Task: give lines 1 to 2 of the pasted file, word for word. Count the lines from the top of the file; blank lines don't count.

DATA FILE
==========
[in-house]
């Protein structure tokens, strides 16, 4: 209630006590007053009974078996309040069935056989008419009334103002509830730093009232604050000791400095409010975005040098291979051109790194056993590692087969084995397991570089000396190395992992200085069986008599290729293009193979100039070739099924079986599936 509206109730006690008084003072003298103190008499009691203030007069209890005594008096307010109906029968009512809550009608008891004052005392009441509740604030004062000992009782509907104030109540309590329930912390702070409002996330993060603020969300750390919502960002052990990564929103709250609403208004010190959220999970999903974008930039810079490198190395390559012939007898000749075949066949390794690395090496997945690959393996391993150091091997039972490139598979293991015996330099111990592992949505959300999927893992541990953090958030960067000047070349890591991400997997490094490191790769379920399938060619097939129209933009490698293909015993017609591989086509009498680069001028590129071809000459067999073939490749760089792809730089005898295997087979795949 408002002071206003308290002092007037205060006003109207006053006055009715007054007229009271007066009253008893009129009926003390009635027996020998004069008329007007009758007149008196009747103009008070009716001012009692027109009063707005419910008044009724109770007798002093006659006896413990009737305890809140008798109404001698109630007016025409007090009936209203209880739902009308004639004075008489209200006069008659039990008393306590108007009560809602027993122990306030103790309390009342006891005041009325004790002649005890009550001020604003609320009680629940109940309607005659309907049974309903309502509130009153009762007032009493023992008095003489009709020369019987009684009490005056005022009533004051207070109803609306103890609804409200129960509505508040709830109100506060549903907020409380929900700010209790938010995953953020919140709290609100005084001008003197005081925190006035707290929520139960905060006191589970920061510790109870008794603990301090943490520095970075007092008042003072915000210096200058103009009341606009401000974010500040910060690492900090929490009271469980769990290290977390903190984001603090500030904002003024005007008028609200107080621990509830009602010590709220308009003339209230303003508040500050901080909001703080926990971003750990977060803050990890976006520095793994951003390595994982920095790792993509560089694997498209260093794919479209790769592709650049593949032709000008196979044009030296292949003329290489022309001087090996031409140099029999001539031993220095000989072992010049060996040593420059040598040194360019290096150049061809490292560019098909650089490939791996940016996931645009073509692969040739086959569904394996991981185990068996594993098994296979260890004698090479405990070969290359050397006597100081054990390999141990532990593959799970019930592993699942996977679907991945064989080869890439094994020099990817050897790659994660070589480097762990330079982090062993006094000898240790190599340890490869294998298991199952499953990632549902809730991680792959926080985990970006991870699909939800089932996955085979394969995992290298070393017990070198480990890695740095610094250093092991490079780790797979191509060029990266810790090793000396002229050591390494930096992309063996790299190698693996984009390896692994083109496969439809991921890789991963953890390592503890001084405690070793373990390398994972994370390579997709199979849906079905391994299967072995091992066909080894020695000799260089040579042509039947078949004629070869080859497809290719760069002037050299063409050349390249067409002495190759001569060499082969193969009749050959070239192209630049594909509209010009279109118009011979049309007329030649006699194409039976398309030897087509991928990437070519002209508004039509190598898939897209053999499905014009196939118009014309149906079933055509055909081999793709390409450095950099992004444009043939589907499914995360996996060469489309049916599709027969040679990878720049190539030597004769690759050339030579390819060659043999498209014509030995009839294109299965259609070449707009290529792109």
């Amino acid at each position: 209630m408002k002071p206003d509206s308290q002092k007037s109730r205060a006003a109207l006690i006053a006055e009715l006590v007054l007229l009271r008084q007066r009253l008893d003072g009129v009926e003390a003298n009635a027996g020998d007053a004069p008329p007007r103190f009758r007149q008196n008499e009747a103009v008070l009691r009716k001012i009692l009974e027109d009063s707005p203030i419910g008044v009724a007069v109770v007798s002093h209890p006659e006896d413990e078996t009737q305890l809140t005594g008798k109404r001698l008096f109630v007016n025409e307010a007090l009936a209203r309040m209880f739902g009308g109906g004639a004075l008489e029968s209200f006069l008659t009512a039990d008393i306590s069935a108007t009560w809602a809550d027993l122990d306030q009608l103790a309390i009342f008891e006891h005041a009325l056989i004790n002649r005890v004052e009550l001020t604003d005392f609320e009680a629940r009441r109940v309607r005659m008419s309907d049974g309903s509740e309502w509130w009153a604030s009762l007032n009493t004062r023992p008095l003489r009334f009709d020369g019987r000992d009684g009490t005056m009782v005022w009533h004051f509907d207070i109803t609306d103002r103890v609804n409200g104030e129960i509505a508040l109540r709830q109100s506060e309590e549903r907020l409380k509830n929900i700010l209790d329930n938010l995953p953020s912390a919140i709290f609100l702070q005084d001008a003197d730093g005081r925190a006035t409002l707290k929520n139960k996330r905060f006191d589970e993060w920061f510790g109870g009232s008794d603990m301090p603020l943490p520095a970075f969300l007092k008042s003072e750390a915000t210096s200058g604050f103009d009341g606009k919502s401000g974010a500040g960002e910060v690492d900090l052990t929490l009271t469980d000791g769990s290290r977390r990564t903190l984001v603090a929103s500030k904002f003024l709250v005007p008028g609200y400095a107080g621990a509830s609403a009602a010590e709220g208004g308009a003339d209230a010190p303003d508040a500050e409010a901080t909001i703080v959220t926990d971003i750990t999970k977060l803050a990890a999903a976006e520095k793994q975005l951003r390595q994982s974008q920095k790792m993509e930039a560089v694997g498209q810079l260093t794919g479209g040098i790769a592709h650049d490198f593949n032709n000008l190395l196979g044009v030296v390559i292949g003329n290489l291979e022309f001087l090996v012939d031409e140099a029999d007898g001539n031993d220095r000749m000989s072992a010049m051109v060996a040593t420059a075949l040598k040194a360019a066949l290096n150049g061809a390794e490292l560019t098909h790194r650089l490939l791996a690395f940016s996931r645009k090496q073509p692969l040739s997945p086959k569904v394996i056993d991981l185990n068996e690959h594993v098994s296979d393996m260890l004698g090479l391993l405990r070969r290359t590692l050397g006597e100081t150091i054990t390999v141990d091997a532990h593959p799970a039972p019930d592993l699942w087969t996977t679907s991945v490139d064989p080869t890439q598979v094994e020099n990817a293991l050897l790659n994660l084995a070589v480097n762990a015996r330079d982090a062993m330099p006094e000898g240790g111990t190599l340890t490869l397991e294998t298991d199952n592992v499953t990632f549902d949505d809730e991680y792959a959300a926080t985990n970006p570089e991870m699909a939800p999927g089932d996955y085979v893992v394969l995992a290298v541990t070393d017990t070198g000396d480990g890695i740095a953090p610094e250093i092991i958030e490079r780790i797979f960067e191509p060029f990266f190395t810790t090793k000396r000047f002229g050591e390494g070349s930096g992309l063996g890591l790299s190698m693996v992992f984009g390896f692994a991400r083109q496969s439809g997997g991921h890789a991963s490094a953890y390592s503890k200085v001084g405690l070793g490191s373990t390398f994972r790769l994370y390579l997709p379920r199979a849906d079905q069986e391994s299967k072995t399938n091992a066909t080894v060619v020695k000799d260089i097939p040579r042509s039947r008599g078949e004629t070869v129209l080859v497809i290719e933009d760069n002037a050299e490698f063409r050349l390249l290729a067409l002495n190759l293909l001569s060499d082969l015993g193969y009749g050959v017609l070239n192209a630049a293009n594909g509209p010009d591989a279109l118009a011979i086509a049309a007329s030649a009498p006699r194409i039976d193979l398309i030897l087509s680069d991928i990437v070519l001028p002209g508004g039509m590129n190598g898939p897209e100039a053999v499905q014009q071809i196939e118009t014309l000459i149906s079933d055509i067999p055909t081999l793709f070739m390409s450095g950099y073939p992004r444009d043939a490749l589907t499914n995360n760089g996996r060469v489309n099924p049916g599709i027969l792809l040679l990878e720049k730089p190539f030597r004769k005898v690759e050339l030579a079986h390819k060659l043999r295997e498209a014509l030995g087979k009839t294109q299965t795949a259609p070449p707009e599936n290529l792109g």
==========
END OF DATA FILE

[in-house]
């Protein structure tokens, strides 16, 4: 209630006590007053009974078996309040069935056989008419009334103002509830730093009232604050000791400095409010975005040098291979051109790194056993590692087969084995397991570089000396190395992992200085069986008599290729293009193979100039070739099924079986599936 509206109730006690008084003072003298103190008499009691203030007069209890005594008096307010109906029968009512809550009608008891004052005392009441509740604030004062000992009782509907104030109540309590329930912390702070409002996330993060603020969300750390919502960002052990990564929103709250609403208004010190959220999970999903974008930039810079490198190395390559012939007898000749075949066949390794690395090496997945690959393996391993150091091997039972490139598979293991015996330099111990592992949505959300999927893992541990953090958030960067000047070349890591991400997997490094490191790769379920399938060619097939129209933009490698293909015993017609591989086509009498680069001028590129071809000459067999073939490749760089792809730089005898295997087979795949 408002002071206003308290002092007037205060006003109207006053006055009715007054007229009271007066009253008893009129009926003390009635027996020998004069008329007007009758007149008196009747103009008070009716001012009692027109009063707005419910008044009724109770007798002093006659006896413990009737305890809140008798109404001698109630007016025409007090009936209203209880739902009308004639004075008489209200006069008659039990008393306590108007009560809602027993122990306030103790309390009342006891005041009325004790002649005890009550001020604003609320009680629940109940309607005659309907049974309903309502509130009153009762007032009493023992008095003489009709020369019987009684009490005056005022009533004051207070109803609306103890609804409200129960509505508040709830109100506060549903907020409380929900700010209790938010995953953020919140709290609100005084001008003197005081925190006035707290929520139960905060006191589970920061510790109870008794603990301090943490520095970075007092008042003072915000210096200058103009009341606009401000974010500040910060690492900090929490009271469980769990290290977390903190984001603090500030904002003024005007008028609200107080621990509830009602010590709220308009003339209230303003508040500050901080909001703080926990971003750990977060803050990890976006520095793994951003390595994982920095790792993509560089694997498209260093794919479209790769592709650049593949032709000008196979044009030296292949003329290489022309001087090996031409140099029999001539031993220095000989072992010049060996040593420059040598040194360019290096150049061809490292560019098909650089490939791996940016996931645009073509692969040739086959569904394996991981185990068996594993098994296979260890004698090479405990070969290359050397006597100081054990390999141990532990593959799970019930592993699942996977679907991945064989080869890439094994020099990817050897790659994660070589480097762990330079982090062993006094000898240790190599340890490869294998298991199952499953990632549902809730991680792959926080985990970006991870699909939800089932996955085979394969995992290298070393017990070198480990890695740095610094250093092991490079780790797979191509060029990266810790090793000396002229050591390494930096992309063996790299190698693996984009390896692994083109496969439809991921890789991963953890390592503890001084405690070793373990390398994972994370390579997709199979849906079905391994299967072995091992066909080894020695000799260089040579042509039947078949004629070869080859497809290719760069002037050299063409050349390249067409002495190759001569060499082969193969009749050959070239192209630049594909509209010009279109118009011979049309007329030649006699194409039976398309030897087509991928990437070519002209508004039509190598898939897209053999499905014009196939118009014309149906079933055509055909081999793709390409450095950099992004444009043939589907499914995360996996060469489309049916599709027969040679990878720049190539030597004769690759050339030579390819060659043999498209014509030995009839294109299965259609070449707009290529792109």